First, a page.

Twitter is no longer Wall Street’s worst enemy after the company reported its second straight (and second-ever) quarter of profitability along with double-digit revenue and daily active user growth. The platform, which celebrated its 12th birthday last month, just proved that being smaller than Facebook and Google doesn’t mean success isn’t possible. Here’s what you need to know from Twitter’s first-quarter earnings report:
The key numbers:
- 336 million monthly active users (an increase of 6 million from the previous quarter)
- 69 million monthly active users in the U.S.
- Profit was $61 million
- 10 percent growth in daily active users from the year prior (down 2 percent from the previous quarter)
- $665 million in quarterly revenue (down 67 million from the prior quarter, but up 117 million from the previous year)
- $575 million in advertising revenue
- $347 million in U.S. revenue
- Cost per engagement was down 28 percent from the year prior
- 18 percent of its revenue came from Japan
What Wall Street wanted:
Wall Street is still getting used to the fact that Twitter isn’t a disappointment every quarter. Analysts predicted revenue of $605 million. SunTrust’s Youssef Squali estimated Twitter would add 2 million new users, Recode reported.
But the company blew past both of those estimates. Twitter pulled in $665 million in revenue. It also added 6 million monthly active users. The stock jumped up by more than 6 percent in premarket trading, but then went down to about 2 percent just before the market opened.
More people are using Twitter
Twitter’s overall usage is up. That’s in part due to improvements in surfacing relevant information in the timeline and better video. Twitter CEO Jack Dorsey said his team is working to show users interesting content based on the topics they engage with. For example, a new module at the top of users’ feeds can show a current live video from a sports team or news broadcaster a user may like.
“We are not a social network. We do not benefit from the social graph,” Dorsey said. “The more we do around interests, the more friction we remove there, the higher the benefit.”
— Rich Greenfield (@RichBTIG) April 25, 2018
Twitter declined to provide time spent or other engagement metrics.
Twitter also declined to share the number of advertisers on the platform. (Facebook said it has 6 million advertisers during its earnings call in November.) The number of advertisers using Twitter’s self-serve platform is growing as well as the number of people paying for a monthly subscription to promote tweets, but “off of a really small base,” according to Twitter CFO Ned Segal.
Twitter wants more video
Video now accounts for more than half of Twitter’s revenue, a trend we also saw last quarter. Video was Twitter’s fastest-growing ad format this quarter. Twitter is benefiting from increased sales on in-stream video ads, with pre-roll and mid-roll ads. Advertisers also can buy video cards that direct to a website or to download an app.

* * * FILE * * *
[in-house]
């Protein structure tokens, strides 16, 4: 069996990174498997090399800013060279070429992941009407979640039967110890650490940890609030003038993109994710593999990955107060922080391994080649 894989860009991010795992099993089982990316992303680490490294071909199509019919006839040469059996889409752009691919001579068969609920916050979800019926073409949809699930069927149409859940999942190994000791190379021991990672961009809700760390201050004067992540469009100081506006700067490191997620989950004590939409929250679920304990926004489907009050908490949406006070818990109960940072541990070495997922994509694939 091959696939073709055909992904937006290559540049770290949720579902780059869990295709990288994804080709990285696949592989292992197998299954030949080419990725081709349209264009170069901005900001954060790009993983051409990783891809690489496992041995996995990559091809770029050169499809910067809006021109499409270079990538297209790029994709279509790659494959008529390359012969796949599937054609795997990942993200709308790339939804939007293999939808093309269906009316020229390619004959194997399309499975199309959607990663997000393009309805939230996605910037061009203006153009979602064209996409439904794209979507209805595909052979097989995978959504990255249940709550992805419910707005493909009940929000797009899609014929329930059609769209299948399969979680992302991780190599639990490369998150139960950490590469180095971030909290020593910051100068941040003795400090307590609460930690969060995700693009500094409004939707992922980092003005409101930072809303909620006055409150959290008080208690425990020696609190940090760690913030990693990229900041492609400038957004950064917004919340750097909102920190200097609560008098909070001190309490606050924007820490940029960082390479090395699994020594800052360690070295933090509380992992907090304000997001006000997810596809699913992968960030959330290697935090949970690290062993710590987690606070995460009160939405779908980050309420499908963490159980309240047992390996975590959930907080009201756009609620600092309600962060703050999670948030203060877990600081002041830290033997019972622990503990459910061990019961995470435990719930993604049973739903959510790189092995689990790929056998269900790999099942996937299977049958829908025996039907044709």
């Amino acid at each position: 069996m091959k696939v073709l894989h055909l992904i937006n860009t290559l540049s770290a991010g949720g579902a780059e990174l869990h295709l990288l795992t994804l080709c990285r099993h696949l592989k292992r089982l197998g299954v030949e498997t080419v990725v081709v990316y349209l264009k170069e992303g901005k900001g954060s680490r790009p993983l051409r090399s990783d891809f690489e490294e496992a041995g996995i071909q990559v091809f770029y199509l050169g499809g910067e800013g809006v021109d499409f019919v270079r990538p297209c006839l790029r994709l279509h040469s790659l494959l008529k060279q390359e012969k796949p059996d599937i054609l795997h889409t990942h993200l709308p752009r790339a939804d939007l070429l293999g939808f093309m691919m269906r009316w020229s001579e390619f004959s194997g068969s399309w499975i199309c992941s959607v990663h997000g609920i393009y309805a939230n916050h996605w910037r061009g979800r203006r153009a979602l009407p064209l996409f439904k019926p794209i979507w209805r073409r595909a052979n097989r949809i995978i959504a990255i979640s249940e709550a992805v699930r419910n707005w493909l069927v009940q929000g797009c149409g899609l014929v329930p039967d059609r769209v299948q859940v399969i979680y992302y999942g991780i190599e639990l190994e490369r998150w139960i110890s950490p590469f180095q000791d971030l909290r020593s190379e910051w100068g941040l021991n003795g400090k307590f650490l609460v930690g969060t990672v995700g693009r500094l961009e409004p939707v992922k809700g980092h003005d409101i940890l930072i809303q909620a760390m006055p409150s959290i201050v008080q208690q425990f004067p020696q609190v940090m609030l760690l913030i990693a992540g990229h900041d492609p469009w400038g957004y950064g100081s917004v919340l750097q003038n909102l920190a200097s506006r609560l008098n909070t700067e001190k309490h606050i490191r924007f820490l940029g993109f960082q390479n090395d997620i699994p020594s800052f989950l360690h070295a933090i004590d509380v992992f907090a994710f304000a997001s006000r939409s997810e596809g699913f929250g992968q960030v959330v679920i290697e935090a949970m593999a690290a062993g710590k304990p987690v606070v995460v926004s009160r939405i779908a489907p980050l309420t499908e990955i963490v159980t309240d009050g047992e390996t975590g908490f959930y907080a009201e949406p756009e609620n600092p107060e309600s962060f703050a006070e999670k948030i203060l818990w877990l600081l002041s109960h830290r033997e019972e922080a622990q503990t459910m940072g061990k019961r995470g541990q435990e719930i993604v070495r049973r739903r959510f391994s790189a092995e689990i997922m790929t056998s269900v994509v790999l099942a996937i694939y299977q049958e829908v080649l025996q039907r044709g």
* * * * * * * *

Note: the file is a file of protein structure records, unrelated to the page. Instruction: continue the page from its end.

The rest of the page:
Twitter has been beefing up the number of livestreams on the network. The company inked more than 30 new partnerships. Advertisers have been finding them appealing for brand partnerships and mid-roll ads. On April 30, Twitter is hosting its second-ever NewFront to announce its latest slate of shows.
International audience is booming
Twitter may be based in San Francisco, but the company is growing all over the world. Twitter’s international revenue reached $318 million in the quarter, a 53 percent increase from the year prior. The service added 5 million more monthly active users overseas, contributing to the majority of its growth.
Twitter is particularly growing in the Asia-Pacific region. Twitter’s second-largest revenue market continues to be Japan, up 61 percent from the year prior and contributing 18 percent of Twitter’s total revenue.
Twitter reported it expects international ad revenue to exceed U.S. revenue in future quarters.
Twitter’s data business isn’t going anywhere
In the wake of the Cambridge Analytica scandal, Facebook has shrunk its data business, including instituting more restriction to its application programming interface. Meanwhile, Twitter said its data licensing business has been growing. The “other” section of Twitter’s revenue is $90 million, up 20 percent from the year prior.
As Dorsey told investors on the April 25 call, his company’s business is a bit different from Facebook CEO Mark Zuckerberg’s.
“We believe that privacy is a fundamental right,” Dorsey said. “We’re different from our peers because all of our data is public.”
Dorsey said Twitter also vets its customers thoroughly.
As to how the General Data Protection Regulation will affect Twitter, we’ll have to wait and see:
Twitter CFO, in response to a question about GDPR on earnings call: "It's too early to predict the impact that regulation is going to have on the business."
— Seth Fiegerman (@sfiegerman) April 25, 2018
Twitter as a news app helped usage numbers
While Facebook pushes media partners aside (except within Watch), Twitter attracts more engagement with news on the platform. The executives on the call declined to comment if it was a direct cause, but said the company’s earlier decision to focus Twitter as a news app has helped bolster app use.
“People naturally see Twitter as a place to figure out what’s going on,” Dorsey said. “We believe it’s our core job to keep people informed.”
Other news apps like Flipboard, however, compete with that:
Twitter is more like a fast Flipboard than anything else https://t.co/Ne3RXEsCxZ
— Alex B (@somospostpc) April 25, 2018
The post Cheatsheet: Twitter’s comeback fueled by video focus and international growth appeared first on Digiday.